Decades Of Experience Working To
Help People Through Difficult Times

Decades Of Experience Working To
Help People Through Difficult Times

Repetitive injuries and workers’ compensation

| Jan 4, 2020 | Workers' Compensation |

California residents often go above and beyond on the job. Unfortunately, this type of work ethic may lead to injuries. Some of the most common injuries workers have to deal with are ones caused by repetitive motion.

Unlike other obvious job-related injuries, those caused by repetitive motion may also develop outside of work. Does the workers’ compensation claims process apply to these types of injuries? At De Ita, Lowe & Wald, LLP, our staff stands at the ready to answer any questions you may have about what qualifies for workers’ compensation under state and federal law. Discover what repetitive injuries may count towards compensation.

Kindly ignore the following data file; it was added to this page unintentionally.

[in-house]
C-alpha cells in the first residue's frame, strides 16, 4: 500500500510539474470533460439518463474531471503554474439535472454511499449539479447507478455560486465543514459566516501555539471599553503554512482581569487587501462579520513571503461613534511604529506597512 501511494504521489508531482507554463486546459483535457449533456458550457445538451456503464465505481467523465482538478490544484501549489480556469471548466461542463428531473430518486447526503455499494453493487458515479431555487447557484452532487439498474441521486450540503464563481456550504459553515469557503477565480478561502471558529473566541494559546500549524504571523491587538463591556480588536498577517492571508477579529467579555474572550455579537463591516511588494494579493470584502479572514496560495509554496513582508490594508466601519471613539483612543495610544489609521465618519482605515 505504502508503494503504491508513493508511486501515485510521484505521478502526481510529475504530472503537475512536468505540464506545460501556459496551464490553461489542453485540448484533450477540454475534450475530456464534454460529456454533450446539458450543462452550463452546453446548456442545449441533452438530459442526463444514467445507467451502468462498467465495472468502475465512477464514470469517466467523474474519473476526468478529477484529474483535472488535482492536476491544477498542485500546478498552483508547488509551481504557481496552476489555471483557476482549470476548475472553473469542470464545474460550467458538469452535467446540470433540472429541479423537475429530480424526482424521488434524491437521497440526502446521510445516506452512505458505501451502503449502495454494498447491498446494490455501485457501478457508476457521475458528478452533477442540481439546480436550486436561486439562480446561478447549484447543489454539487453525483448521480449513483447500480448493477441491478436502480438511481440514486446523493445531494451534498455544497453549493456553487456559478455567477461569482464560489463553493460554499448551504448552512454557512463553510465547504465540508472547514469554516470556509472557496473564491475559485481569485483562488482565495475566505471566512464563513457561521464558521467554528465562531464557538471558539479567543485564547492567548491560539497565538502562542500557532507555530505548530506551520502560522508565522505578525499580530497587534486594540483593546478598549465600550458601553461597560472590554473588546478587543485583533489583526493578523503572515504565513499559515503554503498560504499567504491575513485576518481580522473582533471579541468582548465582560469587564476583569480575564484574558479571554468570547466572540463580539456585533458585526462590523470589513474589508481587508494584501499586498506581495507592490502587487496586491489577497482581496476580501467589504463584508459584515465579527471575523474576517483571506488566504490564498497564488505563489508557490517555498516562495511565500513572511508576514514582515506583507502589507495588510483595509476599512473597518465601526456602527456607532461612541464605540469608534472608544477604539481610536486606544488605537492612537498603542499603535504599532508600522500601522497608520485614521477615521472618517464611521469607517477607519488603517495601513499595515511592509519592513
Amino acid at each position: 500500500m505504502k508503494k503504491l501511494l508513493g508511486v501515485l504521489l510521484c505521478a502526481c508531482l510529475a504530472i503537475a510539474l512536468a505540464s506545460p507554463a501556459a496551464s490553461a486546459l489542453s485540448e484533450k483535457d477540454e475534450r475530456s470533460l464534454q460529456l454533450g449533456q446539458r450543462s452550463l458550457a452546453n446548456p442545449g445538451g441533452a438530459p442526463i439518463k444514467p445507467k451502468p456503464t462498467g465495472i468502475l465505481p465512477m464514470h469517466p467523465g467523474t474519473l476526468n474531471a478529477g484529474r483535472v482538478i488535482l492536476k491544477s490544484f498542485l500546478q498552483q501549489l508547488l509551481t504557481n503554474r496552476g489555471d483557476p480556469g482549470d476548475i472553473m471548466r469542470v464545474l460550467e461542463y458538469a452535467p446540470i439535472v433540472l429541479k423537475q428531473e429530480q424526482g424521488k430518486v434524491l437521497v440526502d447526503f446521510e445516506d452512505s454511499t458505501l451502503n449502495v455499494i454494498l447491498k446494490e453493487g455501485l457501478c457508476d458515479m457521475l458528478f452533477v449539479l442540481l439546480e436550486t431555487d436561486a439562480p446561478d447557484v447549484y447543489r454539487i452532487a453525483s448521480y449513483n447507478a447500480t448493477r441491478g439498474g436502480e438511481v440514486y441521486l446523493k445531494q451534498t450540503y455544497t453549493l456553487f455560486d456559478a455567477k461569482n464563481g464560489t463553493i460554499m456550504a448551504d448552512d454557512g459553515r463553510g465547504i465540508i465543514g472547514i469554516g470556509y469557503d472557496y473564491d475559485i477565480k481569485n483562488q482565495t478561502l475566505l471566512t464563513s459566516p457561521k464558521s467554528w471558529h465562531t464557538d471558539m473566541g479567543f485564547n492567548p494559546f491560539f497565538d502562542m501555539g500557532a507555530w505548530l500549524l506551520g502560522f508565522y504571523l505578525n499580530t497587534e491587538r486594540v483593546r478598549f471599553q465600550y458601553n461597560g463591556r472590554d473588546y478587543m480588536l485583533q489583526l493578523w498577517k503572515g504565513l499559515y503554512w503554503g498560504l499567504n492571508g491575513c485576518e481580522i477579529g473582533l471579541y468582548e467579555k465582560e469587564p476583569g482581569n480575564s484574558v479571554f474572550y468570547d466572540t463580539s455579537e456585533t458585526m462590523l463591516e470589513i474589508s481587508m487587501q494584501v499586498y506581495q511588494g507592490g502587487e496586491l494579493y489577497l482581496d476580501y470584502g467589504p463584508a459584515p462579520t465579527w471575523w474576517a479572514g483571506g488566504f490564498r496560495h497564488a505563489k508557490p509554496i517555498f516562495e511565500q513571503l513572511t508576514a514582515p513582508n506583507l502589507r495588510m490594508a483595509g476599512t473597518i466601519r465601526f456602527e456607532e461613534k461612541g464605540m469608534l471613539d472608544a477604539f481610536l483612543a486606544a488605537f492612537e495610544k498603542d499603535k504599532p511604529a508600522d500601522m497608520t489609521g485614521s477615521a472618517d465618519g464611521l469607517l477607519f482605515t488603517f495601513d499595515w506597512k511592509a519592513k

Common repetitive injuries

The connective tissue that holds together bones and muscles, commonly known as tendons, can become inflamed over time, primarily when they perform the same movements over and over. Some jobs may require workers to perform repetitive motions. Industries that require assembly of small parts, like factories or construction sites where workers walk up and down ladders, are prone to inflammation to tendons. Areas of the body likely affected in this way are elbows, knees and shoulders. In people who type or sew, carpal tunnel syndrome is a common repetitive motion injury that develops as a result of job requirements. It affects the medial nerve that runs through the wrist, causing pain and discomfort in the fingers and wrist.

Your rights under workers’ compensation laws

If the insurance company accepts your claim, you have the right to certain benefits. Even as the investigation into your injury and the circumstances surrounding it, some benefits may begin. These may include things like:

  • Medical care
  • Some or all of your lost pay
  • Temporary disability payments
  • Rehabilitation and therapy

Workers’ compensation may seem overwhelming to navigate. For more help, visit our webpage here.